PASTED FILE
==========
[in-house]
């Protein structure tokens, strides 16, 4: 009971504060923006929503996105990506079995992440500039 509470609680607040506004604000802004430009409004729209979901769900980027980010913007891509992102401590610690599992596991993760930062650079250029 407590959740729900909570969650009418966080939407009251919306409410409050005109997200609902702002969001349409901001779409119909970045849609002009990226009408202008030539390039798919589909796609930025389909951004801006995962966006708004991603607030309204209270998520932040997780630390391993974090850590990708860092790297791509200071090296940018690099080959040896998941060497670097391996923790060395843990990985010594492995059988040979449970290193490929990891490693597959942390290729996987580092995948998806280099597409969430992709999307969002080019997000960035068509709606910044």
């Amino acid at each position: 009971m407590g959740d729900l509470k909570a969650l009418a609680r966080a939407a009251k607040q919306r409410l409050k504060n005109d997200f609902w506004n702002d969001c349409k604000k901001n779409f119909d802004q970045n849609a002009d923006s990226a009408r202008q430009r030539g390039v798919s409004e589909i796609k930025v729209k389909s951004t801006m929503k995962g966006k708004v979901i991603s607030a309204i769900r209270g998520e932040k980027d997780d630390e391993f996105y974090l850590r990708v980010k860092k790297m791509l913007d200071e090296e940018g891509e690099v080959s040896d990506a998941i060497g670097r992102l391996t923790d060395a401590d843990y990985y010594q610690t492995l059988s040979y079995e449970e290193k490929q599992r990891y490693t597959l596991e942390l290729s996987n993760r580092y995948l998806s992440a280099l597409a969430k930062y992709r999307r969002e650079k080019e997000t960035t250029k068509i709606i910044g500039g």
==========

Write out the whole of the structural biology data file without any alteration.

[in-house]
């Protein structure tokens, strides 16, 4: 009971504060923006929503996105990506079995992440500039 509470609680607040506004604000802004430009409004729209979901769900980027980010913007891509992102401590610690599992596991993760930062650079250029 407590959740729900909570969650009418966080939407009251919306409410409050005109997200609902702002969001349409901001779409119909970045849609002009990226009408202008030539390039798919589909796609930025389909951004801006995962966006708004991603607030309204209270998520932040997780630390391993974090850590990708860092790297791509200071090296940018690099080959040896998941060497670097391996923790060395843990990985010594492995059988040979449970290193490929990891490693597959942390290729996987580092995948998806280099597409969430992709999307969002080019997000960035068509709606910044």
């Amino acid at each position: 009971m407590g959740d729900l509470k909570a969650l009418a609680r966080a939407a009251k607040q919306r409410l409050k504060n005109d997200f609902w506004n702002d969001c349409k604000k901001n779409f119909d802004q970045n849609a002009d923006s990226a009408r202008q430009r030539g390039v798919s409004e589909i796609k930025v729209k389909s951004t801006m929503k995962g966006k708004v979901i991603s607030a309204i769900r209270g998520e932040k980027d997780d630390e391993f996105y974090l850590r990708v980010k860092k790297m791509l913007d200071e090296e940018g891509e690099v080959s040896d990506a998941i060497g670097r992102l391996t923790d060395a401590d843990y990985y010594q610690t492995l059988s040979y079995e449970e290193k490929q599992r990891y490693t597959l596991e942390l290729s996987n993760r580092y995948l998806s992440a280099l597409a969430k930062y992709r999307r969002e650079k080019e997000t960035t250029k068509i709606i910044g500039g």